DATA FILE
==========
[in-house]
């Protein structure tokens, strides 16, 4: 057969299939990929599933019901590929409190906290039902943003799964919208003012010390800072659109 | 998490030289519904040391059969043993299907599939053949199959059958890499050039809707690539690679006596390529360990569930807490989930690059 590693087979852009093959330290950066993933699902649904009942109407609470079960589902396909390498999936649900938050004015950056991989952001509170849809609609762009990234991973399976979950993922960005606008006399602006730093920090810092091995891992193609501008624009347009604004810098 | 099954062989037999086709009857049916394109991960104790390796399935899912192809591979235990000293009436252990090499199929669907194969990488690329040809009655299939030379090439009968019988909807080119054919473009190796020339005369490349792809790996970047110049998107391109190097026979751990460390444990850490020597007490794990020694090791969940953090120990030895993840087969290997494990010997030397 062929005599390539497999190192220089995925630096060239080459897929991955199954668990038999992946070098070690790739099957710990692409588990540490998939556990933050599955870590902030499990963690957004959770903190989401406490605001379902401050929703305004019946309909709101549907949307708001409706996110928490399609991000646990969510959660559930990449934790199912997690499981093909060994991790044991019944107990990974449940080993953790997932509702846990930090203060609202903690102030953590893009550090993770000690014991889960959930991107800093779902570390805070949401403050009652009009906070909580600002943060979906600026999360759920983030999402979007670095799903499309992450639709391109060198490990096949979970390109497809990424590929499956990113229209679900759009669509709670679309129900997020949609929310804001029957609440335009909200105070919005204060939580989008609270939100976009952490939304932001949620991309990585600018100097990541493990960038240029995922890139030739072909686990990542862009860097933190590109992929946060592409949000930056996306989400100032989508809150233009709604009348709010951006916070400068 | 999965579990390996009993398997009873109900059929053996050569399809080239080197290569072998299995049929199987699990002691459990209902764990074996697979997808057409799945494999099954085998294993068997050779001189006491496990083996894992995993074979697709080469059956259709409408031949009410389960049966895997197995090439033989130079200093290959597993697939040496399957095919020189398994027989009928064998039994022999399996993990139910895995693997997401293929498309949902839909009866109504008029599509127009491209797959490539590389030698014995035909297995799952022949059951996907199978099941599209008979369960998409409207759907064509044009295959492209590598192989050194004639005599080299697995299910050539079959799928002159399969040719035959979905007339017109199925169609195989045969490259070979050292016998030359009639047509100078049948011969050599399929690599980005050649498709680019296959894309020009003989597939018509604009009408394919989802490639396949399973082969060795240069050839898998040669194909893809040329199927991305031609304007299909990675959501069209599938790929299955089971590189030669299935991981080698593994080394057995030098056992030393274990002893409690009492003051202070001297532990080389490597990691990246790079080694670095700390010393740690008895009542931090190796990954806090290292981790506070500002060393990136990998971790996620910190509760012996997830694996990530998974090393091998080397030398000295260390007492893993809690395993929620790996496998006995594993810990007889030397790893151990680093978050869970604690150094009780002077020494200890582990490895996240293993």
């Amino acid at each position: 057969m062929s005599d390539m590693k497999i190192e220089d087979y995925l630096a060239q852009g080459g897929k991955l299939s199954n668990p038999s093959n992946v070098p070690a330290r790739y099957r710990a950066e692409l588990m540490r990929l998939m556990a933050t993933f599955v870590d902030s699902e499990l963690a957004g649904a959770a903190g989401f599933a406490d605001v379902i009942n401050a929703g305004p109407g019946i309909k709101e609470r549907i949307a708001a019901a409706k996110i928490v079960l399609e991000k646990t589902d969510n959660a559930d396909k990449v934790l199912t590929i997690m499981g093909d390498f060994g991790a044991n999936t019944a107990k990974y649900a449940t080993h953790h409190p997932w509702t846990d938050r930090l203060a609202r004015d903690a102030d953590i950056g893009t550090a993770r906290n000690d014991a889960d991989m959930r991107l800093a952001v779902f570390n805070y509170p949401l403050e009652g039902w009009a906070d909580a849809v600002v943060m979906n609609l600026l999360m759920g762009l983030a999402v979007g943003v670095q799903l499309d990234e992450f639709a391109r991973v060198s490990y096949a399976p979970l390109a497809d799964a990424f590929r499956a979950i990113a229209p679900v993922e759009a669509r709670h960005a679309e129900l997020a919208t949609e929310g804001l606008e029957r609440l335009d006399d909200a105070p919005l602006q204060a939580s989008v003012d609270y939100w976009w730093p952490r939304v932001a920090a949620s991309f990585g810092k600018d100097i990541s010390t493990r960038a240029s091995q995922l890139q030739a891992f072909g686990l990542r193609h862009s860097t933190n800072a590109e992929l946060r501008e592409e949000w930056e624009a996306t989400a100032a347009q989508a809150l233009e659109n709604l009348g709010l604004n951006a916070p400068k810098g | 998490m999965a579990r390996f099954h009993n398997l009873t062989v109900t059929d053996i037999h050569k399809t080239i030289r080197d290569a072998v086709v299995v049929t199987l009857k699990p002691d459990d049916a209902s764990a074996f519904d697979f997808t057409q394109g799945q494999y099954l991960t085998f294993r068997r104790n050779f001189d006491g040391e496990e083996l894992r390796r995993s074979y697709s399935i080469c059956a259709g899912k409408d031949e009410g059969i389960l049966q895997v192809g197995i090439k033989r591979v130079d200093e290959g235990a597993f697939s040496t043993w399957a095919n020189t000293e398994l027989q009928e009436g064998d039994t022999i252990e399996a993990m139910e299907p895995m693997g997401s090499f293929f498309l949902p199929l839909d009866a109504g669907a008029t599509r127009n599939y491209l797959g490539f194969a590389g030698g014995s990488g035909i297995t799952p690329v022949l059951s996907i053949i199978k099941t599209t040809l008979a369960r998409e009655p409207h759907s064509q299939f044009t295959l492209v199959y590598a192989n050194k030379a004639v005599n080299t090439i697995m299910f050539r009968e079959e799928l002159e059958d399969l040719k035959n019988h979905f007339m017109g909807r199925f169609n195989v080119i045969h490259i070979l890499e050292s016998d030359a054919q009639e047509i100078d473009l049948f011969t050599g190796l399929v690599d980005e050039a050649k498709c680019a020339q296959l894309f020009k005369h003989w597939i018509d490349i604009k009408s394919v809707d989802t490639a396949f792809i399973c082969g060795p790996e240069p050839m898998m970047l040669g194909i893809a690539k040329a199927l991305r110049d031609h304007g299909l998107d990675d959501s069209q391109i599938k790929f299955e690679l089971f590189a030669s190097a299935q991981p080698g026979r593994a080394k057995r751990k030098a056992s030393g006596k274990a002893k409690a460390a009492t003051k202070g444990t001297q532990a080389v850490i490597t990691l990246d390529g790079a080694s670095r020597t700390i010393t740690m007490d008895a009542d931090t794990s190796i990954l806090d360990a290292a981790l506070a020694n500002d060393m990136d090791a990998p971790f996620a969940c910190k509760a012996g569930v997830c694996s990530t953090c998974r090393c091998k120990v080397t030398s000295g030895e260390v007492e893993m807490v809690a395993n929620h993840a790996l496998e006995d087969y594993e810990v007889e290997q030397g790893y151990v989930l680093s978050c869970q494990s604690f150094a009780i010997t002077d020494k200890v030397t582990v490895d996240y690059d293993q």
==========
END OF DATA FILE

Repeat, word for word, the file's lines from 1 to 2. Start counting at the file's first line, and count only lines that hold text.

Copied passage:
[in-house]
């Protein structure tokens, strides 16, 4: 057969299939990929599933019901590929409190906290039902943003799964919208003012010390800072659109 | 998490030289519904040391059969043993299907599939053949199959059958890499050039809707690539690679006596390529360990569930807490989930690059 590693087979852009093959330290950066993933699902649904009942109407609470079960589902396909390498999936649900938050004015950056991989952001509170849809609609762009990234991973399976979950993922960005606008006399602006730093920090810092091995891992193609501008624009347009604004810098 | 099954062989037999086709009857049916394109991960104790390796399935899912192809591979235990000293009436252990090499199929669907194969990488690329040809009655299939030379090439009968019988909807080119054919473009190796020339005369490349792809790996970047110049998107391109190097026979751990460390444990850490020597007490794990020694090791969940953090120990030895993840087969290997494990010997030397 062929005599390539497999190192220089995925630096060239080459897929991955199954668990038999992946070098070690790739099957710990692409588990540490998939556990933050599955870590902030499990963690957004959770903190989401406490605001379902401050929703305004019946309909709101549907949307708001409706996110928490399609991000646990969510959660559930990449934790199912997690499981093909060994991790044991019944107990990974449940080993953790997932509702846990930090203060609202903690102030953590893009550090993770000690014991889960959930991107800093779902570390805070949401403050009652009009906070909580600002943060979906600026999360759920983030999402979007670095799903499309992450639709391109060198490990096949979970390109497809990424590929499956990113229209679900759009669509709670679309129900997020949609929310804001029957609440335009909200105070919005204060939580989008609270939100976009952490939304932001949620991309990585600018100097990541493990960038240029995922890139030739072909686990990542862009860097933190590109992929946060592409949000930056996306989400100032989508809150233009709604009348709010951006916070400068 | 999965579990390996009993398997009873109900059929053996050569399809080239080197290569072998299995049929199987699990002691459990209902764990074996697979997808057409799945494999099954085998294993068997050779001189006491496990083996894992995993074979697709080469059956259709409408031949009410389960049966895997197995090439033989130079200093290959597993697939040496399957095919020189398994027989009928064998039994022999399996993990139910895995693997997401293929498309949902839909009866109504008029599509127009491209797959490539590389030698014995035909297995799952022949059951996907199978099941599209008979369960998409409207759907064509044009295959492209590598192989050194004639005599080299697995299910050539079959799928002159399969040719035959979905007339017109199925169609195989045969490259070979050292016998030359009639047509100078049948011969050599399929690599980005050649498709680019296959894309020009003989597939018509604009009408394919989802490639396949399973082969060795240069050839898998040669194909893809040329199927991305031609304007299909990675959501069209599938790929299955089971590189030669299935991981080698593994080394057995030098056992030393274990002893409690009492003051202070001297532990080389490597990691990246790079080694670095700390010393740690008895009542931090190796990954806090290292981790506070500002060393990136990998971790996620910190509760012996997830694996990530998974090393091998080397030398000295260390007492893993809690395993929620790996496998006995594993810990007889030397790893151990680093978050869970604690150094009780002077020494200890582990490895996240293993």